Welcome back, our series on enhancing UX with credible content continues today but if you’ve missed any of the rest of the series – you can find it under the UX Daily tab on our website.
One of the simplest ways to enhance the user experience is to communicate clearly and meaningfully with your users. Let’s take a look at how that can work in practice:
Deliver Real Product Information
Yes, it’s important to tell your customers how great your products are but it would be nice if you highlighted their limitations too. Almost every product, when you’re comparison shopping, has something that makes it awesome and something that means you might be better off buying something slightly different.
Author/Copyright holder: Cascadian Farm. Copyright terms and licence: CC BY-NC 2.0
Ask your users what they want to know if you’re not certain but don’t neglect providing enough detail for them to make a choice. Your competitors will.
Help People Make Comparisons
If you sell 10 different Canon cameras; make it easy for users to tell at a glance what’s different between them all. As a camera owner this is one of the most important things you can do for me (and most other camera owners); there’s an overwhelming amount of choice in this space and we need to be able to weigh up the differences to know whether we’re buying something that will do what we want it to. This is true in dozens of other fields too.
Don’t Hide Recalls
If a product is subject to a recall; then tell you users about it. Shout it out. Don’t bury it in a tiny line at the end of several hundred pages of other product information. Draw attention to it on the home page and then provide a place where you can provide all the information a user needs to know about that product. Product recalls happen. Even the best QC processes go astray – how you handle that recall is what’s important.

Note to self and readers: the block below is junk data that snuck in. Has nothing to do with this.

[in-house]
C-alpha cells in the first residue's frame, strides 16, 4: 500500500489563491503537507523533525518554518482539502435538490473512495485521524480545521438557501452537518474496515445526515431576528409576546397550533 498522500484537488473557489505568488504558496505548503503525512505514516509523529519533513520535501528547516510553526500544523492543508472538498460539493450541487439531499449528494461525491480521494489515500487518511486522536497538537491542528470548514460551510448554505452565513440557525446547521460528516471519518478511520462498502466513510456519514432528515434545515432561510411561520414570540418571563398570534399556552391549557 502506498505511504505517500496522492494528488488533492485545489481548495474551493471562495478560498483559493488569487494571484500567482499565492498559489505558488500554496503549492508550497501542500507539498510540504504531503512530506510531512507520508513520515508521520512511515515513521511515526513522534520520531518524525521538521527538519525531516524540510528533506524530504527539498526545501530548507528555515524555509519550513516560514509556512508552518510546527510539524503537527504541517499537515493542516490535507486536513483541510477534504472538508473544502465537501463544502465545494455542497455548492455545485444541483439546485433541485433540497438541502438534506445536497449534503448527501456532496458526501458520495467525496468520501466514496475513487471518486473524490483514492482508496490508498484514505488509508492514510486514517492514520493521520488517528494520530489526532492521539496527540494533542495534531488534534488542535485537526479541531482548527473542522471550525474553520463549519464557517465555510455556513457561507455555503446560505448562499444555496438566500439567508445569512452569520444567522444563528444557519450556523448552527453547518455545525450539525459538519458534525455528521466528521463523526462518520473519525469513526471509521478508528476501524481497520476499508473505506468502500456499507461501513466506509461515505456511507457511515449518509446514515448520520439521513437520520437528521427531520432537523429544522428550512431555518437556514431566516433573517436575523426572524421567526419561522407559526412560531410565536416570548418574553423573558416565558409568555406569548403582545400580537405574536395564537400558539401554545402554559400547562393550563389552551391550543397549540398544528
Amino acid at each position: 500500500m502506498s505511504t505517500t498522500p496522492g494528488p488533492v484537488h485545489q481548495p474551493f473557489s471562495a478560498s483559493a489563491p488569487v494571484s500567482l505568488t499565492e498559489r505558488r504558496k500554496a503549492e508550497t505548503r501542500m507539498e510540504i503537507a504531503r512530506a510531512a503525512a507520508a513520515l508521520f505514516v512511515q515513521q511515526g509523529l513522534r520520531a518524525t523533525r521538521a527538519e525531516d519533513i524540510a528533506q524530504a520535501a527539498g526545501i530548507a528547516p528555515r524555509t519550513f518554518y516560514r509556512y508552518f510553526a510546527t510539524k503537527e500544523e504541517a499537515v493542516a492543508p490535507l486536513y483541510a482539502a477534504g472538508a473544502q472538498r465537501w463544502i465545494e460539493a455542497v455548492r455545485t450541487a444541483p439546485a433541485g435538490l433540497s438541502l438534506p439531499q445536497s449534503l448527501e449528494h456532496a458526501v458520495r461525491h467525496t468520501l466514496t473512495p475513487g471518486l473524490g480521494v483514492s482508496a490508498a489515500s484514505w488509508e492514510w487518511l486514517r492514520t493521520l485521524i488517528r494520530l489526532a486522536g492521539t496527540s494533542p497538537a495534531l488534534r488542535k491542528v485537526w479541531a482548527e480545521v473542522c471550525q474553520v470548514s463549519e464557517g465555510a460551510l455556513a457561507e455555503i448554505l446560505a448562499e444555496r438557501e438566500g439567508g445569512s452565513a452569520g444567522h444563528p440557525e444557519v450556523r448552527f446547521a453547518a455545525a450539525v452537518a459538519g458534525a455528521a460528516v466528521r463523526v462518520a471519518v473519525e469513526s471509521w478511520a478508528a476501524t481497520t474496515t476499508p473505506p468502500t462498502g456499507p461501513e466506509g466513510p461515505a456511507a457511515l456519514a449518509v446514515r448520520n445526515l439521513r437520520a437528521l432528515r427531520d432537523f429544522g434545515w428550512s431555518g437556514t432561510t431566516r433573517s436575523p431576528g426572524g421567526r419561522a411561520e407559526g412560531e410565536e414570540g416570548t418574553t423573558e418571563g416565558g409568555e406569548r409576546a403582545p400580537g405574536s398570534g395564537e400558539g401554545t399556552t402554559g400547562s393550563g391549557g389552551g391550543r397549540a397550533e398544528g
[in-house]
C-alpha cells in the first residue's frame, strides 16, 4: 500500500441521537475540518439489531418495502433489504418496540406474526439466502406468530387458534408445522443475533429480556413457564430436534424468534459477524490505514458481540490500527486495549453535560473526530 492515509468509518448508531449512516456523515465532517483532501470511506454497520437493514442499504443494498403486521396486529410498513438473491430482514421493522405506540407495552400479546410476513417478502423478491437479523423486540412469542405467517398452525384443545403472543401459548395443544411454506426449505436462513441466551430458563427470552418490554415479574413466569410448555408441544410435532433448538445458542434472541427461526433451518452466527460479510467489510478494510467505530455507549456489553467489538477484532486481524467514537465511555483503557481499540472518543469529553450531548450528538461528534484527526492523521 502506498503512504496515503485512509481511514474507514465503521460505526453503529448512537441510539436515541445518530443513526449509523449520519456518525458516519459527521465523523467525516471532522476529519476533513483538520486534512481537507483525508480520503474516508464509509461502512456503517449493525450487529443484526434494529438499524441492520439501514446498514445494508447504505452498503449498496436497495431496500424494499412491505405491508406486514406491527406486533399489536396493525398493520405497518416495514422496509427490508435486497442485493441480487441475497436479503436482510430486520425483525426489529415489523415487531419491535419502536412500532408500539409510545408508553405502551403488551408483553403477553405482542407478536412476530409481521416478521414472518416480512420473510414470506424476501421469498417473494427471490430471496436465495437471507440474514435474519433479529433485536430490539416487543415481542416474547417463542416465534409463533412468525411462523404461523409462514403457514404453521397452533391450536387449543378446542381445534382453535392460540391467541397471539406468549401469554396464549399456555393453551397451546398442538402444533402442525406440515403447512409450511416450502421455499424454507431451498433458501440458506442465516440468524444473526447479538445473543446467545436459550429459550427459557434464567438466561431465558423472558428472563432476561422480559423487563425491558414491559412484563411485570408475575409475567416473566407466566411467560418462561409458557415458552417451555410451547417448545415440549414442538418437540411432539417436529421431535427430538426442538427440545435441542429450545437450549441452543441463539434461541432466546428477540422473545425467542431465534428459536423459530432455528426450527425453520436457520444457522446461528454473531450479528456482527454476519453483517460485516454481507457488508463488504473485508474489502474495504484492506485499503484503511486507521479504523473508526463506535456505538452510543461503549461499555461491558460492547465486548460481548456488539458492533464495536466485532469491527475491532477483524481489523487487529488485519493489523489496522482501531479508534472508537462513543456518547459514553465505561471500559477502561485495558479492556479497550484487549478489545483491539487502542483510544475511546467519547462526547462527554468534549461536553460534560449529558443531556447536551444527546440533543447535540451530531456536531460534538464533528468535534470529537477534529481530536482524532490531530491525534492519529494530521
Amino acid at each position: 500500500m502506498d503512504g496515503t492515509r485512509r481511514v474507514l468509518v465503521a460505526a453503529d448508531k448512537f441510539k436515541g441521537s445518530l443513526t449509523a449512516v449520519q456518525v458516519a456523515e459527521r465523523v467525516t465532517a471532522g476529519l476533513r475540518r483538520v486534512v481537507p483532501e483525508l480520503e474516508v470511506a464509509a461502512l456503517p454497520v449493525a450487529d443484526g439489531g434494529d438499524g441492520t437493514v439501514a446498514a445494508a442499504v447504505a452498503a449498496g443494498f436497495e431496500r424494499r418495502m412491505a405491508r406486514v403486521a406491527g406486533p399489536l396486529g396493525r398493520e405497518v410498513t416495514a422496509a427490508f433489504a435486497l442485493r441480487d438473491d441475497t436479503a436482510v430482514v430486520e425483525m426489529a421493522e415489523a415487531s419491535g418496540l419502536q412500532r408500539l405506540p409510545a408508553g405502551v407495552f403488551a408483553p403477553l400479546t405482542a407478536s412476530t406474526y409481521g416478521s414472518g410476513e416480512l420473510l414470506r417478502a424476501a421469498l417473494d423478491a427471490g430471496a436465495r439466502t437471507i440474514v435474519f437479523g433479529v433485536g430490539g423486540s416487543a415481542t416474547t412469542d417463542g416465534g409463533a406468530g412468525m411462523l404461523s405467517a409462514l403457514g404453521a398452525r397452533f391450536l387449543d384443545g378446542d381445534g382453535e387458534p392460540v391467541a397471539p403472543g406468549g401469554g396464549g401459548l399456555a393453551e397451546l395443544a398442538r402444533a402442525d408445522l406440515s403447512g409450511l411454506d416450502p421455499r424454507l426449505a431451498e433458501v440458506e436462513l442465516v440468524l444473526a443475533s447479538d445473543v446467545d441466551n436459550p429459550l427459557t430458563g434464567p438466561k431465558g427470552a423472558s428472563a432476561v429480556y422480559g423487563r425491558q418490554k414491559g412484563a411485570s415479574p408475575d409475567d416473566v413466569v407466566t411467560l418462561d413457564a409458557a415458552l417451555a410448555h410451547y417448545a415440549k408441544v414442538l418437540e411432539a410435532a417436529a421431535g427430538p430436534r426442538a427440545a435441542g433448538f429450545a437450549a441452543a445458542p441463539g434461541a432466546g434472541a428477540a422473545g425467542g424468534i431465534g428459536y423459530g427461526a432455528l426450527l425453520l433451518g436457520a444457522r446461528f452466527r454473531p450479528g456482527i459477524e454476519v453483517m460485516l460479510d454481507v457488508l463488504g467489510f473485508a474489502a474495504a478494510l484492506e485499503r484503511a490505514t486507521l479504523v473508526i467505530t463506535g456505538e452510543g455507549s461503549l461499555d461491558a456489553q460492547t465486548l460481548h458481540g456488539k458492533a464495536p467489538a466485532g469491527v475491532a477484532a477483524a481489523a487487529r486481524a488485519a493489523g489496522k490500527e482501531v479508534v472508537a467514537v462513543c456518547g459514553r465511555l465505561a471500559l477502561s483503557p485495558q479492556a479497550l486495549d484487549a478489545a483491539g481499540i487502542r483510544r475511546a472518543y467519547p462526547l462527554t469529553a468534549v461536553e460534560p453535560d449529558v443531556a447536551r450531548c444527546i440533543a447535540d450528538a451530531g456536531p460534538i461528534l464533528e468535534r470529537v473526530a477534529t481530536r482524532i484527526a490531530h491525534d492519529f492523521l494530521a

Your company’s reputation hinges on dealing with your customers in the way that you would expect to be treated. Imagine, you’d been sold an exploding car (a not unheard of event in this world) – what would you want to know? How would you want to be told? Do that for your customers and you won’t go far wrong.
Plain English Versions of Terms and Conditions
Yes, the legalese may be necessary for your company lawyers to stop fretting but your customers aren’t going to plough through it all and it’s almost dishonest to pretend that they will. Draw their attention to the important bits and turn it into plain English and they will feel better informed and much more likely to trust you.
The same goes for complex delivery options (like international shipping); make it easy to understand where you will and won’t ship to and what it costs. I can’t tell you how many businesses have lost sales because they won’t ship to me here in Cambodia… and I can’t tell you how angry it makes me when I learn about that at the last click of an hour’s considered shopping.
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